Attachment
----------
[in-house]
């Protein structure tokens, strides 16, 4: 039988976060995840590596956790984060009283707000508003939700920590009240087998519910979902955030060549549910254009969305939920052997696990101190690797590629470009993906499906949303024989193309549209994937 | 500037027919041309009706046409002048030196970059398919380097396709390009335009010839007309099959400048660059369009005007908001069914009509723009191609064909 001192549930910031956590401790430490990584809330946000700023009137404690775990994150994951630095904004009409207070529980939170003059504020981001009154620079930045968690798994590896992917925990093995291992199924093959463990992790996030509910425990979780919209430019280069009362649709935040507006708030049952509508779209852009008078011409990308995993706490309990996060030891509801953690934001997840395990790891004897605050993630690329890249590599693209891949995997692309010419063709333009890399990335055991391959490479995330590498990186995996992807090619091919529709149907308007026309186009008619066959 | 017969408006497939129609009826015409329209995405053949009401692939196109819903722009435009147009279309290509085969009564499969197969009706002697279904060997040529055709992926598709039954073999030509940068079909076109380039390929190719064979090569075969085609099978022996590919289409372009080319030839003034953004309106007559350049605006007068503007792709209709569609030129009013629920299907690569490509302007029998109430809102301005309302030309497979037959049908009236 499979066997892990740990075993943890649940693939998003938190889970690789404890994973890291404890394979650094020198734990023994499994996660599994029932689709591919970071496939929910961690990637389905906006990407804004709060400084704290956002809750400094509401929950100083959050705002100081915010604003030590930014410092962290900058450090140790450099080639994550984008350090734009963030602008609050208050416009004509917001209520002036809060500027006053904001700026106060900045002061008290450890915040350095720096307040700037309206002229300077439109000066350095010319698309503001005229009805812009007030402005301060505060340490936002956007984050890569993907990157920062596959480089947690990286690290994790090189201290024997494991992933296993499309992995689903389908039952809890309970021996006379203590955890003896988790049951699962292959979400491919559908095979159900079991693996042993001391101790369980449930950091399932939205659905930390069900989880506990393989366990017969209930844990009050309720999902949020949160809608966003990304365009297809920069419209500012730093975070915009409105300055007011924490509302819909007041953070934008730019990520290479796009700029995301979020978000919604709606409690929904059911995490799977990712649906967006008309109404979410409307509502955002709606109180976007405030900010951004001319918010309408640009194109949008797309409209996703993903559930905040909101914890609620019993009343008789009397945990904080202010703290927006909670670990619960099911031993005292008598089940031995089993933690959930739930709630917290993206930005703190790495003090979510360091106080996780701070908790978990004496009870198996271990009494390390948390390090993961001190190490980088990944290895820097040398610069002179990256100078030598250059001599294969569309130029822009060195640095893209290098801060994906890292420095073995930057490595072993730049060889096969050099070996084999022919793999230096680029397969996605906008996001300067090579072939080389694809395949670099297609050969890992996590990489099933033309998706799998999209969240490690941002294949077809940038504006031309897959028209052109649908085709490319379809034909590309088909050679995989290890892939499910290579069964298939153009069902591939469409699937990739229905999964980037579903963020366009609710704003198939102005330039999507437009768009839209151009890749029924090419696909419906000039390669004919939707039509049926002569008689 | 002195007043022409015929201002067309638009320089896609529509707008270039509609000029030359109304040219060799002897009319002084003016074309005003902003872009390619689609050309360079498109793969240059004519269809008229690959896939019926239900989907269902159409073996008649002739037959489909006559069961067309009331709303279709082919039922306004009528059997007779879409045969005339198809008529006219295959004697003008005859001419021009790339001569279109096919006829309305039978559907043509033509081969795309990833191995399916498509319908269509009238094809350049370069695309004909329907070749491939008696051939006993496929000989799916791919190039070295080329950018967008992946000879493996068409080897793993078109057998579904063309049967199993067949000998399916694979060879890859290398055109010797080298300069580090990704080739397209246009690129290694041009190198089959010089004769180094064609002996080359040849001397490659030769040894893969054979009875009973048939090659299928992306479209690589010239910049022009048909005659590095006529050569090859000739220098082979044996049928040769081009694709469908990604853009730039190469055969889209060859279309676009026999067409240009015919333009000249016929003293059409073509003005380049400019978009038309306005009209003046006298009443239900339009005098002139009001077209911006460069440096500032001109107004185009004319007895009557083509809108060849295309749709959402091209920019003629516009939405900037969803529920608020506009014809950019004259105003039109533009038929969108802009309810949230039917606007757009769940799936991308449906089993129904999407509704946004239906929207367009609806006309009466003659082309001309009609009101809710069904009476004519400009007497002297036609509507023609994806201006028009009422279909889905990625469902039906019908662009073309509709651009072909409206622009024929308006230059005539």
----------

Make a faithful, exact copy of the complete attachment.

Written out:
[in-house]
């Protein structure tokens, strides 16, 4: 039988976060995840590596956790984060009283707000508003939700920590009240087998519910979902955030060549549910254009969305939920052997696990101190690797590629470009993906499906949303024989193309549209994937 | 500037027919041309009706046409002048030196970059398919380097396709390009335009010839007309099959400048660059369009005007908001069914009509723009191609064909 001192549930910031956590401790430490990584809330946000700023009137404690775990994150994951630095904004009409207070529980939170003059504020981001009154620079930045968690798994590896992917925990093995291992199924093959463990992790996030509910425990979780919209430019280069009362649709935040507006708030049952509508779209852009008078011409990308995993706490309990996060030891509801953690934001997840395990790891004897605050993630690329890249590599693209891949995997692309010419063709333009890399990335055991391959490479995330590498990186995996992807090619091919529709149907308007026309186009008619066959 | 017969408006497939129609009826015409329209995405053949009401692939196109819903722009435009147009279309290509085969009564499969197969009706002697279904060997040529055709992926598709039954073999030509940068079909076109380039390929190719064979090569075969085609099978022996590919289409372009080319030839003034953004309106007559350049605006007068503007792709209709569609030129009013629920299907690569490509302007029998109430809102301005309302030309497979037959049908009236 499979066997892990740990075993943890649940693939998003938190889970690789404890994973890291404890394979650094020198734990023994499994996660599994029932689709591919970071496939929910961690990637389905906006990407804004709060400084704290956002809750400094509401929950100083959050705002100081915010604003030590930014410092962290900058450090140790450099080639994550984008350090734009963030602008609050208050416009004509917001209520002036809060500027006053904001700026106060900045002061008290450890915040350095720096307040700037309206002229300077439109000066350095010319698309503001005229009805812009007030402005301060505060340490936002956007984050890569993907990157920062596959480089947690990286690290994790090189201290024997494991992933296993499309992995689903389908039952809890309970021996006379203590955890003896988790049951699962292959979400491919559908095979159900079991693996042993001391101790369980449930950091399932939205659905930390069900989880506990393989366990017969209930844990009050309720999902949020949160809608966003990304365009297809920069419209500012730093975070915009409105300055007011924490509302819909007041953070934008730019990520290479796009700029995301979020978000919604709606409690929904059911995490799977990712649906967006008309109404979410409307509502955002709606109180976007405030900010951004001319918010309408640009194109949008797309409209996703993903559930905040909101914890609620019993009343008789009397945990904080202010703290927006909670670990619960099911031993005292008598089940031995089993933690959930739930709630917290993206930005703190790495003090979510360091106080996780701070908790978990004496009870198996271990009494390390948390390090993961001190190490980088990944290895820097040398610069002179990256100078030598250059001599294969569309130029822009060195640095893209290098801060994906890292420095073995930057490595072993730049060889096969050099070996084999022919793999230096680029397969996605906008996001300067090579072939080389694809395949670099297609050969890992996590990489099933033309998706799998999209969240490690941002294949077809940038504006031309897959028209052109649908085709490319379809034909590309088909050679995989290890892939499910290579069964298939153009069902591939469409699937990739229905999964980037579903963020366009609710704003198939102005330039999507437009768009839209151009890749029924090419696909419906000039390669004919939707039509049926002569008689 | 002195007043022409015929201002067309638009320089896609529509707008270039509609000029030359109304040219060799002897009319002084003016074309005003902003872009390619689609050309360079498109793969240059004519269809008229690959896939019926239900989907269902159409073996008649002739037959489909006559069961067309009331709303279709082919039922306004009528059997007779879409045969005339198809008529006219295959004697003008005859001419021009790339001569279109096919006829309305039978559907043509033509081969795309990833191995399916498509319908269509009238094809350049370069695309004909329907070749491939008696051939006993496929000989799916791919190039070295080329950018967008992946000879493996068409080897793993078109057998579904063309049967199993067949000998399916694979060879890859290398055109010797080298300069580090990704080739397209246009690129290694041009190198089959010089004769180094064609002996080359040849001397490659030769040894893969054979009875009973048939090659299928992306479209690589010239910049022009048909005659590095006529050569090859000739220098082979044996049928040769081009694709469908990604853009730039190469055969889209060859279309676009026999067409240009015919333009000249016929003293059409073509003005380049400019978009038309306005009209003046006298009443239900339009005098002139009001077209911006460069440096500032001109107004185009004319007895009557083509809108060849295309749709959402091209920019003629516009939405900037969803529920608020506009014809950019004259105003039109533009038929969108802009309810949230039917606007757009769940799936991308449906089993129904999407509704946004239906929207367009609806006309009466003659082309001309009609009101809710069904009476004519400009007497002297036609509507023609994806201006028009009422279909889905990625469902039906019908662009073309509709651009072909409206622009024929308006230059005539």